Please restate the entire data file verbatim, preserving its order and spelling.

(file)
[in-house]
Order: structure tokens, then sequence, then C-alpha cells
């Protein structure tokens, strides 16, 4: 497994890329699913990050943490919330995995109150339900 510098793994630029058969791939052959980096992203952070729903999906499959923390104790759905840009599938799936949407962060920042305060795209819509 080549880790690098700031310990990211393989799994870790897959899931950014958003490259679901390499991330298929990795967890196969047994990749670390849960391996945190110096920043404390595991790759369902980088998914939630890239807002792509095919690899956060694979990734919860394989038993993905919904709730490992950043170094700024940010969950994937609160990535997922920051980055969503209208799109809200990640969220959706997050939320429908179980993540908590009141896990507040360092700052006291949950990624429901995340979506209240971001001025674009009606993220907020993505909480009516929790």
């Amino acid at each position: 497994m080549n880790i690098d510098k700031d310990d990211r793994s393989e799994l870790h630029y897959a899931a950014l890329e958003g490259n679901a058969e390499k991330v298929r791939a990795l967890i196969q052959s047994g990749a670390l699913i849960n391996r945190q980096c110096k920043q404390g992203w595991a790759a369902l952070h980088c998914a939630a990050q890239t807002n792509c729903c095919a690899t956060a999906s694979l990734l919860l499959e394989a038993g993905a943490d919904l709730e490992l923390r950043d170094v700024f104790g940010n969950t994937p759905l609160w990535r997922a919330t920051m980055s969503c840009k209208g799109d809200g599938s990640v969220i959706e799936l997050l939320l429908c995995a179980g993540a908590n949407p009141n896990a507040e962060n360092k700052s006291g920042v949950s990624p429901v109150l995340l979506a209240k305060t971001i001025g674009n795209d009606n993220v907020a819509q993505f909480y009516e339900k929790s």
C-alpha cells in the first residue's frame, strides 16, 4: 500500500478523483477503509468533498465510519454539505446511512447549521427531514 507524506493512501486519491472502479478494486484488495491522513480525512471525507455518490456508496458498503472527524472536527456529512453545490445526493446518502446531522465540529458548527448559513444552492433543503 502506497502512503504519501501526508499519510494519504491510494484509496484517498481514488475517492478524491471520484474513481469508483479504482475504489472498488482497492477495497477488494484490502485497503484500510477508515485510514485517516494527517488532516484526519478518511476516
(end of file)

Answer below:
[in-house]
Order: structure tokens, then sequence, then C-alpha cells
């Protein structure tokens, strides 16, 4: 497994890329699913990050943490919330995995109150339900 510098793994630029058969791939052959980096992203952070729903999906499959923390104790759905840009599938799936949407962060920042305060795209819509 080549880790690098700031310990990211393989799994870790897959899931950014958003490259679901390499991330298929990795967890196969047994990749670390849960391996945190110096920043404390595991790759369902980088998914939630890239807002792509095919690899956060694979990734919860394989038993993905919904709730490992950043170094700024940010969950994937609160990535997922920051980055969503209208799109809200990640969220959706997050939320429908179980993540908590009141896990507040360092700052006291949950990624429901995340979506209240971001001025674009009606993220907020993505909480009516929790």
């Amino acid at each position: 497994m080549n880790i690098d510098k700031d310990d990211r793994s393989e799994l870790h630029y897959a899931a950014l890329e958003g490259n679901a058969e390499k991330v298929r791939a990795l967890i196969q052959s047994g990749a670390l699913i849960n391996r945190q980096c110096k920043q404390g992203w595991a790759a369902l952070h980088c998914a939630a990050q890239t807002n792509c729903c095919a690899t956060a999906s694979l990734l919860l499959e394989a038993g993905a943490d919904l709730e490992l923390r950043d170094v700024f104790g940010n969950t994937p759905l609160w990535r997922a919330t920051m980055s969503c840009k209208g799109d809200g599938s990640v969220i959706e799936l997050l939320l429908c995995a179980g993540a908590n949407p009141n896990a507040e962060n360092k700052s006291g920042v949950s990624p429901v109150l995340l979506a209240k305060t971001i001025g674009n795209d009606n993220v907020a819509q993505f909480y009516e339900k929790s």
C-alpha cells in the first residue's frame, strides 16, 4: 500500500478523483477503509468533498465510519454539505446511512447549521427531514 507524506493512501486519491472502479478494486484488495491522513480525512471525507455518490456508496458498503472527524472536527456529512453545490445526493446518502446531522465540529458548527448559513444552492433543503 502506497502512503504519501501526508499519510494519504491510494484509496484517498481514488475517492478524491471520484474513481469508483479504482475504489472498488482497492477495497477488494484490502485497503484500510477508515485510514485517516494527517488532516484526519478518511476516